Back to school – for children on the outside
Although it can be an exciting time for many children and young people as they reunite with friends or start a new chapter, going back to school can also be the cause of more complicated emotions. This can be heightened for children affected by imprisonment…
A lot can change during the school holidays – including the imprisonment of a family member. An estimated 20-27,000 children experience a parent’s imprisonment each year in Scotland – twice as many as will experience a parent’s divorce in that time. Teachers or other professionals working with children or young people may not always be informed of these changes, but it is important to be sensitive to the possibility.
A family member’s imprisonment can be a time of massive upheaval for children and young people, particularly when a parent goes to prison. Only 5% of children stay in their family home after a mother’s imprisonment – and only a small portion are looked after by their dads. This – often sudden – change in living arrangements and the uncertainty that comes with it can have a significant impact on a child’s mood, behaviour, or ability to concentrate in class.
The imprisonment of a household member is one of the ten adverse childhood experiences (ACEs), known to have a significant impact on children and young people’s long-term health and wellbeing. Not only this, children with a family member in prison are five times more likely to be exposed to other ACEs.
People in prison often come from the most deprived areas in Scotland. The financial impact of imprisonment is significant for many families supporting a loved one in prison, but particularly for families already living in poverty. Many spend around a third of their monthly income supporting a family member in prison, and costs are even higher for families supporting someone on remand (around half their monthly income). The cost of new uniforms, school supplies, lunches and activities can put a considerable strain on many families’ finances.
This financial strain is often compounded by the emotional impact of imprisonment. Children affected by imprisonment may be more likely to experience stigma at school and can become a target for bullying. Many children may also be missing their loved one in prison, particularly when it feels like they are absent for important milestones in their life like their first day of school. Children have a right to maintain contact with a loved one in prison and maintaining meaningful family connections, where appropriate, can improve the health and wellbeing of all involved.
Children should not have to face this alone – support is available. Families Outside provide year-round support to children and families through our Helpline and one-to-one support, as well as training for professionals who may work with them.
Prison Visitors’ Centres can also be a vital support for children going back to school. Many Visitors’ Centres, such as The Croft at HMP Barlinnie and Action for Children at HMP Grampian, host Back to School events where families are provided with access to free school uniform as well as school supplies and stationery. This year the HMP Low Moss Visitors’ Centre, run by Early Years Scotland, also had a Back to School photo opportunity for children to take pictures with their loved one in prison wearing their school uniform with a backdrop of a banner and balloons. There was also a chalkboard that children could personalise with their name and school to include in the photograph. One copy of the photograph was given to the person in prison, and another was sent home to their families.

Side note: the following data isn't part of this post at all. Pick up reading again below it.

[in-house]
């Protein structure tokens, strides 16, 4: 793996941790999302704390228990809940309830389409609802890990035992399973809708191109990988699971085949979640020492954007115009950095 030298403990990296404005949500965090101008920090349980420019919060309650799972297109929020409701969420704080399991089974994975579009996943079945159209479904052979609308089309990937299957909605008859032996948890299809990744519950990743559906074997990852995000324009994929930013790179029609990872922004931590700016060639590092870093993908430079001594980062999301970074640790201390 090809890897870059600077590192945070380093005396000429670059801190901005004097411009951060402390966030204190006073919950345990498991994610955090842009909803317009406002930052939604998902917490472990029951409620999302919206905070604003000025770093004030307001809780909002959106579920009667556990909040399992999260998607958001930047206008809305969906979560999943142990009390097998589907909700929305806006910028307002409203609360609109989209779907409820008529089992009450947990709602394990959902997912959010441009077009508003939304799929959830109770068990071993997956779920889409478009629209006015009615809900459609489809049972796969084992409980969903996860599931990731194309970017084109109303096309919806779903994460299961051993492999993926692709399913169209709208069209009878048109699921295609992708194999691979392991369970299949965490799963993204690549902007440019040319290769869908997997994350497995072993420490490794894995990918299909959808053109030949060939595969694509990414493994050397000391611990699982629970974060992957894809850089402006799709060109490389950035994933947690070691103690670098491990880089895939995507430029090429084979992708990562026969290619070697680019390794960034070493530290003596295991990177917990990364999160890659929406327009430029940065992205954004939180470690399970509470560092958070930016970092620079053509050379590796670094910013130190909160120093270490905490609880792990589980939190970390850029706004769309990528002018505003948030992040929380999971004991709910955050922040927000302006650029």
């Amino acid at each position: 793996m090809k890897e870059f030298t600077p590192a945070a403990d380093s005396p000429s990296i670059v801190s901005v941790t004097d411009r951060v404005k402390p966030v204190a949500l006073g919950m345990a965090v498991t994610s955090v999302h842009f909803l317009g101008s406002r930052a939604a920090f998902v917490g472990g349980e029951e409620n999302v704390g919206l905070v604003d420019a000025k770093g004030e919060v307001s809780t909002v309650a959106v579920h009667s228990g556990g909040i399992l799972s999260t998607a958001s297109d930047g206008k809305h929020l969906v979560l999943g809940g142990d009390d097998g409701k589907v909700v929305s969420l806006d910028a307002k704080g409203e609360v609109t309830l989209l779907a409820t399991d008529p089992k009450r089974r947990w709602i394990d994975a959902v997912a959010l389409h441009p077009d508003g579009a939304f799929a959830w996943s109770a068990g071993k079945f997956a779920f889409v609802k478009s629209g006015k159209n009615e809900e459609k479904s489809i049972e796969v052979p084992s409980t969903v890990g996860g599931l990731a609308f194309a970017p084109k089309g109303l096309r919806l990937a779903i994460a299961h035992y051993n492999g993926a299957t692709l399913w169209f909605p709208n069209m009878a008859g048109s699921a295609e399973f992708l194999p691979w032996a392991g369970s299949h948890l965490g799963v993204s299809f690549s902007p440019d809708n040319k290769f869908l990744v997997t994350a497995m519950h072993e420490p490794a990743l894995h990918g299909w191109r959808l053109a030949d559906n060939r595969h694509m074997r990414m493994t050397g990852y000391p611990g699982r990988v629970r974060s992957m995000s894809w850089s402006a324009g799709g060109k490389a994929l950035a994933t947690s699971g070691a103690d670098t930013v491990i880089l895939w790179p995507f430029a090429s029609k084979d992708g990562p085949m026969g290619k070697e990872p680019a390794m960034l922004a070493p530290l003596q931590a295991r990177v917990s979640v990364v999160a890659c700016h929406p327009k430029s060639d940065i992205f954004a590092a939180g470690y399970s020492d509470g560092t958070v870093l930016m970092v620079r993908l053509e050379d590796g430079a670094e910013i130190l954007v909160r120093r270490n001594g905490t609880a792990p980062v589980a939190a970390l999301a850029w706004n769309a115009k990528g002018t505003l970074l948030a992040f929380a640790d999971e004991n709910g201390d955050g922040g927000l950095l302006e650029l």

The Cyrenians Visitors’ Centre at HMP Addiewell even hosts Homework Club within the prison, where children can do their homework with their family member in prison now that they have gone back to school. Tess Hamilton, the manager of the Cyrenians Visitors’ Centre, describes how one family has found these sessions particularly helpful:
“Over the school holidays, Dad has been putting together some worksheets for his child to complete during these sessions. Since the return to school, Mum and Dad have both been supported by Visitors’ Centre staff during Homework Club with the understanding of the levels of homework the child now receives from school. They are also being supported to have a better understanding of the child’s dyscalculia and the support available for this.”
There are also lots of resources that can be used to better support children affected by imprisonment. The Prison Reform Trust’s Child Impact Assessment Toolkit, developed alongside children and young people with lived experience, provides a framework for professionals to work through to ensure children’s voices are heard and that they get the support they need at the earliest opportunity.
Children cannot be properly supported if they are experiencing issues that go unnoticed. It is important to be aware of these issues and how to effectively support or signpost someone if needed… And, as we can see, there are some great services out there with lots of support to offer!
Families Outside’s CPD accredited training is available to anyone working with children and young people or families. Check out our training page on our website – or email us at firstname.lastname@example.org – to find out about upcoming opportunities or to discuss any bespoke training enquiries.
This piece was originally featured on Third Force News. You can read it here.